AMR in Tuscon has been fitting chrome brass Mikuni slides to Concentrics for quite a few years. It is actually a pretty straight forward process. There is no provision for a choke slide.
I do know that I would never use a chromed AMAL zinc slide in a worn Concentric mounted to a large single.It doesn't take a brain surgeon to see what will happen when the slide bangs back and forth in the body with the pulses of the intake. It takes a pretty good size chunk off the slide in the area of the cutaway and presents it into the cylinder. Although this can happen as a normal course with a big single, nitrogen imbrittlement from the chroming doesn't make it any better. john
One of you seemed to know the AMAL designers. I have a question about their designs. My BSA Monobloc slide has the cable connection in the exact center of the slide top. But the concentrics on my Commando have the cable connections in the tops of the slides off-center, meaning that the slides will automatically try to cock in the bores when pulled up. This was evident when I took them apart and found the engine-side of the slides at bottom worn to almost paper thin and galling in the bores (the like-material slides and body problem). Why on Gods green earth are those cable connections off-center? Disaster in the making! Bruce at Triton did his magic and now they have brass or bronze liners in the bodies and new slides. I polished the slides with Simichrome, and just some silicone spray in the bores. Then made damn sure the cables were in good shape and carefully routed to avoid kinks- even put some bent copper tubing over them at the very difficult bend at the point where they enter the carb tops to keep the curve graceful. So far- smooth as silk, but I look at the bottom front of the slides yearly to see if they're wearing. Smart to learn to use that kill-switch every time you shut down- keeps it from corroding, and hands on the controls, and your hand knows where it is. Joetc5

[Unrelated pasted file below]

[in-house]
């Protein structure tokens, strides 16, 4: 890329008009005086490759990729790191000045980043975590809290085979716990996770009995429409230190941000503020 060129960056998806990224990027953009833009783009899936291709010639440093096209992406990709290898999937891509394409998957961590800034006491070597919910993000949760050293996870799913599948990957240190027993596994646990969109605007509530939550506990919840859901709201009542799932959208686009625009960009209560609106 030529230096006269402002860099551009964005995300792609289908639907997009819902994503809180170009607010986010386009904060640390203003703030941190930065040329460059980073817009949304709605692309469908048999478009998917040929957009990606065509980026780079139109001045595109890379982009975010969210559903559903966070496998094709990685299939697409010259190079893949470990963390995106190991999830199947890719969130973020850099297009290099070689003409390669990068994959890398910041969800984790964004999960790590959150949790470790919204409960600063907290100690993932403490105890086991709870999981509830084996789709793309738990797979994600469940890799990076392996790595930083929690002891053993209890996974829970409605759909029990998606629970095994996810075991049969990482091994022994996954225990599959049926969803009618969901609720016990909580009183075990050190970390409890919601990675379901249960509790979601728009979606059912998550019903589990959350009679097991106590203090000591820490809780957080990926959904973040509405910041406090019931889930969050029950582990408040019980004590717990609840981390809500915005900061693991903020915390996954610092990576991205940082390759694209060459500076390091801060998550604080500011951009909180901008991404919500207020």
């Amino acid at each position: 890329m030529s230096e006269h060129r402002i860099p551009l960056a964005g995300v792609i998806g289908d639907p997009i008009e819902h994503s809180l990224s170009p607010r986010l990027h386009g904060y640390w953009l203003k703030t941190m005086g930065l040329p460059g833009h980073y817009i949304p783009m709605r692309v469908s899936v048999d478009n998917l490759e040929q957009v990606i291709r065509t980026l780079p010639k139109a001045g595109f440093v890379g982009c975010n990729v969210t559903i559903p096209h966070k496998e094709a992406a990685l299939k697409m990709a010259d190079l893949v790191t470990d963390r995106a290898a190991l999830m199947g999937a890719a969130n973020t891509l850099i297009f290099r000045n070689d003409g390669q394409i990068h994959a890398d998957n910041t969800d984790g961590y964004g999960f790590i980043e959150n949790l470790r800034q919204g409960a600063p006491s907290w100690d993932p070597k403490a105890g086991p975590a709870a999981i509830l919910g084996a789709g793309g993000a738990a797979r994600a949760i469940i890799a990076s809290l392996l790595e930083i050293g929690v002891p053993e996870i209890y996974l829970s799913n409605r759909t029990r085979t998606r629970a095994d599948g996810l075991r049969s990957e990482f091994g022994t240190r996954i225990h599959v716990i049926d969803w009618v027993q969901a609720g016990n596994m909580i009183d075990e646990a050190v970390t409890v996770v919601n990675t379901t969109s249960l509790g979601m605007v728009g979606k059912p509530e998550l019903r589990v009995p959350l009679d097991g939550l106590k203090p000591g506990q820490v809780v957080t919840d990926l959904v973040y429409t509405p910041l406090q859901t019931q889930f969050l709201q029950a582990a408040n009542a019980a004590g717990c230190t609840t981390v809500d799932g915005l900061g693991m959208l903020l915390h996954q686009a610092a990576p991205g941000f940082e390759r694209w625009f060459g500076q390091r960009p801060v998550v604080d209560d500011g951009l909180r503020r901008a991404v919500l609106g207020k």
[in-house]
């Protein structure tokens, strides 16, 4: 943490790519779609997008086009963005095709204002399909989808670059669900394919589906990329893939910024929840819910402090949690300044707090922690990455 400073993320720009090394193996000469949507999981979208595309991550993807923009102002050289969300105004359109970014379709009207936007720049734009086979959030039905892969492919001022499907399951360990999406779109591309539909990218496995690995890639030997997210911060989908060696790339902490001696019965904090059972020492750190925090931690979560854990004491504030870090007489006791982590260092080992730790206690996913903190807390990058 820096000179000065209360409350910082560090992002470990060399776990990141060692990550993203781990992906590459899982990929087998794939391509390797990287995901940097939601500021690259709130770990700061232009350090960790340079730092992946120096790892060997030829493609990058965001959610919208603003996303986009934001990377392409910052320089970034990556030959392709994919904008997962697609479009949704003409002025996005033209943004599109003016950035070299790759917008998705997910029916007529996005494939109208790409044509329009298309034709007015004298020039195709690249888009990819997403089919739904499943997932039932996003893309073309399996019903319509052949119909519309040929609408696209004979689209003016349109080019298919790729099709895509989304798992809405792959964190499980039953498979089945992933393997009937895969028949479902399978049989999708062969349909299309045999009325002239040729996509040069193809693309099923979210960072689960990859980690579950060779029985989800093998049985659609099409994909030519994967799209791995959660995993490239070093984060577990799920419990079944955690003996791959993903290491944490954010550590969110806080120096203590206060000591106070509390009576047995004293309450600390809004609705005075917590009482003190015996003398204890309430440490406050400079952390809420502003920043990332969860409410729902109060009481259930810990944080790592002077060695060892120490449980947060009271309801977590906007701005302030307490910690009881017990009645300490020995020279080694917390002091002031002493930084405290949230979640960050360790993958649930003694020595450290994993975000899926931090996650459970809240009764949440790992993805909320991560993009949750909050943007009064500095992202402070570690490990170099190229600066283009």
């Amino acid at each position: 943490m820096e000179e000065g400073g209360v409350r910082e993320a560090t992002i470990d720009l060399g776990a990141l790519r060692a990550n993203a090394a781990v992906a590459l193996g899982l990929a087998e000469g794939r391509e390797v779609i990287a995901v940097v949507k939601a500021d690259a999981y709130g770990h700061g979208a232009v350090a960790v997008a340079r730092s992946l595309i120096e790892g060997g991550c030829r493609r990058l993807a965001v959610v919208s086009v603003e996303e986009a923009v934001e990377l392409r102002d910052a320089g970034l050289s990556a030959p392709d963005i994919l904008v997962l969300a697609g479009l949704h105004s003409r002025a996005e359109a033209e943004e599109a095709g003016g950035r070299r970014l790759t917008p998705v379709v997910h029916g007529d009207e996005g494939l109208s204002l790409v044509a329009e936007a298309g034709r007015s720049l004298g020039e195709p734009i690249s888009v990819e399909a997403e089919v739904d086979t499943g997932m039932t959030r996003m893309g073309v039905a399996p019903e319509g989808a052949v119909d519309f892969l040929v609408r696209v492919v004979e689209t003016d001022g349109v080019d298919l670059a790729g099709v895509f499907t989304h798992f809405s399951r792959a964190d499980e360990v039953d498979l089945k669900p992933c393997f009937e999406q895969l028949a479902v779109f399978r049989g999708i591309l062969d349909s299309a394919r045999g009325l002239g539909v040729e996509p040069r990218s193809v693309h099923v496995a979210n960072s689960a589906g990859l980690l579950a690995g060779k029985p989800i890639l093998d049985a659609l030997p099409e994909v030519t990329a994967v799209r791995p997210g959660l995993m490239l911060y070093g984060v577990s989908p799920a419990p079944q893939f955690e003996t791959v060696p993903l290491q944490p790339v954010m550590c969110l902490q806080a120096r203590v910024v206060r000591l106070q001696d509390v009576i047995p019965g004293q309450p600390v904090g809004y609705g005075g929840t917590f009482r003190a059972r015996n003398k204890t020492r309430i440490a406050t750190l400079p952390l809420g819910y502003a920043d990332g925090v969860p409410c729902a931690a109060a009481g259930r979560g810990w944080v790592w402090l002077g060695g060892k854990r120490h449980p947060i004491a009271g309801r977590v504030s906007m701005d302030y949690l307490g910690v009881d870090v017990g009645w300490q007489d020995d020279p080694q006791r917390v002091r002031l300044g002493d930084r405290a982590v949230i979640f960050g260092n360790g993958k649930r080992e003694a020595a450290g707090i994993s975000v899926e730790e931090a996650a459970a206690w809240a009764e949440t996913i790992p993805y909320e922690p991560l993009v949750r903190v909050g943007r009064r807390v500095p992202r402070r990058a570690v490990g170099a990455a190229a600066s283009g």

Joe posted: My BSA Monobloc slide has the cable connection in the exact center of the slide top. But the concentrics on my Commando have the cable connections in the tops of the slides off-center, meaning that the slides will automatically try to cock in the bores when pulled up. -------------------- The needle sits in the middle of the slide on both of these carburetors which precludes the cable being placed in the middle. john
I noticed that when I tightened the nuts of the flange af my (brand new from the box!) Concentric with gentle fingers and normal force, the carburettor housing deformated and the slide seized. The flange gasket however was very thick, almost 3 milimetres. For the position of the carb in relation to the rubber sleeve of the air filter, something had to be there, so I made an aluminium spacer - the shape of the gasket - and use this with two thin gaskets on each side of it. Now there is no deformation when tightening the nuts. I wonder how long it takes before it starts to seize anyway, because also here in Holland everybody complains.
Just a thought, but has any one ever tried making stainless steel slides. Ideally they won't corrode and and should be heavy enough, hence no need for "double springs and lead fishing weights", to fall back down again without too much bother. Maybe in the new year I'll experiment with machining a couple out of some bar stock and see how they perform.
Weight is not the issue here, Cariboo, and not the solution. Also, the weight difference between a hollow piece of aluminium and a hollow piece of stainless steel is very small in relation to the size of the near death experience you have when both air slide and clutch do not respond simultaniously when you approach a red traffic light in dense traffic . The area where I live, near Rotterdam, is among the crowdiest in the world. However, surfing the different sites mentioned in relation to this topic, I found that different materials are used for slides. But the initial problem is deformation of the housing.